In the amida we recite "hagadol, hagibor, vehanora" (the great, mighty, and awesome)

There are many explanations for the term "hanora" (awesome). Have heard somewhere one explanation that it refers to God's attribute of wisdom as manifested in nature.

Is there a source for this in chazal?

2 Answers 2


The Talmud Yerushalmi Berachot (7:3) states:

אמר ר' פנחס משה התקין מטבעה של תפילה [נחמיה ח ו] האל הגדול הגבור והנורא. ירמיה אמר [ירמי' לב יח] האל הגדול הגבור ולא אמר הנורא. למה אמר הגבור לזה נאה לקרות גבור שהוא רואה חורבן ביתו ושותק. ולמה לא אמר נורא אלא שאין נורא אלא בית המקדש שנא' [תהילים סח לו] נורא אלקים ממקדשך. דניאל אמר [דניאל ט ד] האל הגדול והנורא ולא אמר הגבור בניו מסורין בקולרין היכן היא גבורתו. ולמה אמר הנורא לזה נאה לקרות נורא בנוראות שעשה לנו בכבשן האש

The Talmud presents two reasons to describe God as נורא; awesome. Either the Temple (presumably this refers to his glory expressed in the Temple [2]). Or in his wonders that he performed in the fiery furnace. (Cf. Daniel 3: 20-7)

[2] Indeed The Alei Tamar theron cites Rabbenu Azriel whose text of the Yerushalmi reads בבית המקדש; that נורא is only present in the Temple.


Rabbi Ian Shaffer of Yeshiva University cites Rav Avraham the son of the Gr"a explaining his father's commentary. He says that this refers to the miracles of the desert and kriyat yam suf. That is, the overt miracles showing Hashem's control of nature.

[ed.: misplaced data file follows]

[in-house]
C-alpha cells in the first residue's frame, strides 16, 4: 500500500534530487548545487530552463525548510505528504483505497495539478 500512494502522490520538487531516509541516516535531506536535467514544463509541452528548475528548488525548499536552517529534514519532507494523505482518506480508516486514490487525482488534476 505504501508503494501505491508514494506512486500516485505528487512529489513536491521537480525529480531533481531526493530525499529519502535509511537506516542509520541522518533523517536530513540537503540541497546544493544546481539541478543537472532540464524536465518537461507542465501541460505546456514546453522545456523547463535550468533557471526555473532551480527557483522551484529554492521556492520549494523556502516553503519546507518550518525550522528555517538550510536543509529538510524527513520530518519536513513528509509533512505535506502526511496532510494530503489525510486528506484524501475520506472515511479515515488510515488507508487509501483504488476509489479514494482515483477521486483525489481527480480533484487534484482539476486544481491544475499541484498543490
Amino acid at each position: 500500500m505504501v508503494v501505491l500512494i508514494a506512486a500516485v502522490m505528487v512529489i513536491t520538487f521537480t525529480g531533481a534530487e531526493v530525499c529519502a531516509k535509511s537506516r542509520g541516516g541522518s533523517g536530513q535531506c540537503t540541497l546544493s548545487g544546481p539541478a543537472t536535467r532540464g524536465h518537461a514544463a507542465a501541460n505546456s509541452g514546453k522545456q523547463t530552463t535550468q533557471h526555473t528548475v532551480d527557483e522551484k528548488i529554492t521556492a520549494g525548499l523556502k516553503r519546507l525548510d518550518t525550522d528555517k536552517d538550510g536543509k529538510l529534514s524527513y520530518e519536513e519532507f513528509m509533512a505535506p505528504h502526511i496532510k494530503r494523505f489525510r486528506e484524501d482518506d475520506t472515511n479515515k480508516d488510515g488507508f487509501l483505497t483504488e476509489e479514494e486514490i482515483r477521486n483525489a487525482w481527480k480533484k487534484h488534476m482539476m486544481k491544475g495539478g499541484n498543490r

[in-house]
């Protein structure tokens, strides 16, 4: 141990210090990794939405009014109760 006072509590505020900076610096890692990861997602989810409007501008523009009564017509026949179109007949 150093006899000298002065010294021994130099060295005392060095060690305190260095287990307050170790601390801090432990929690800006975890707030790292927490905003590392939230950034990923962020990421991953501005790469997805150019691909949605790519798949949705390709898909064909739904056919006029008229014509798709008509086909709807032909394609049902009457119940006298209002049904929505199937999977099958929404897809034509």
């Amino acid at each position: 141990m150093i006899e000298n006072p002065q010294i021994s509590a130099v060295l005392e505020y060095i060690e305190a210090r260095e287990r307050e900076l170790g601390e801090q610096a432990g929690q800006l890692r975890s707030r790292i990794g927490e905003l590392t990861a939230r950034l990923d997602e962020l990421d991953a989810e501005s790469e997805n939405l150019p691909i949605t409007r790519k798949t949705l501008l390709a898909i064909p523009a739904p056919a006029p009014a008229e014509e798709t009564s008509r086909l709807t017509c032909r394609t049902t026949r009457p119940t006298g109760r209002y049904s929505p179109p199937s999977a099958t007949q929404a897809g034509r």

The term hanorah refers to the supplying of the needs of the Jewish people in the desert where they lived in a supernatural existence, as God did for Avraham in Ur Kasdim, and as He did in Egypt and at the Red Sea. This corresponds to the phrase, v’elokai avoteinu. This refers to the wonders done for us by God, as reflected in the shirat hayam (Shemot 15:2) where the Jewish people say, “This is my God and I will elevate Him, the God of our fathers and I will beautify Him.”


Hanorah corresponds to ve’zocheir chasdei avot, in that God does for us many deeds, which are beyond the bounds of nature, and will lead eventually to the redemption.

R. Avraham has shown how his father saw Moshe’s words as the basis for much of the first blessing of the amida, demystifying the Gr”a’s comments to the subsequent blessings of the amida, as laid out above6.

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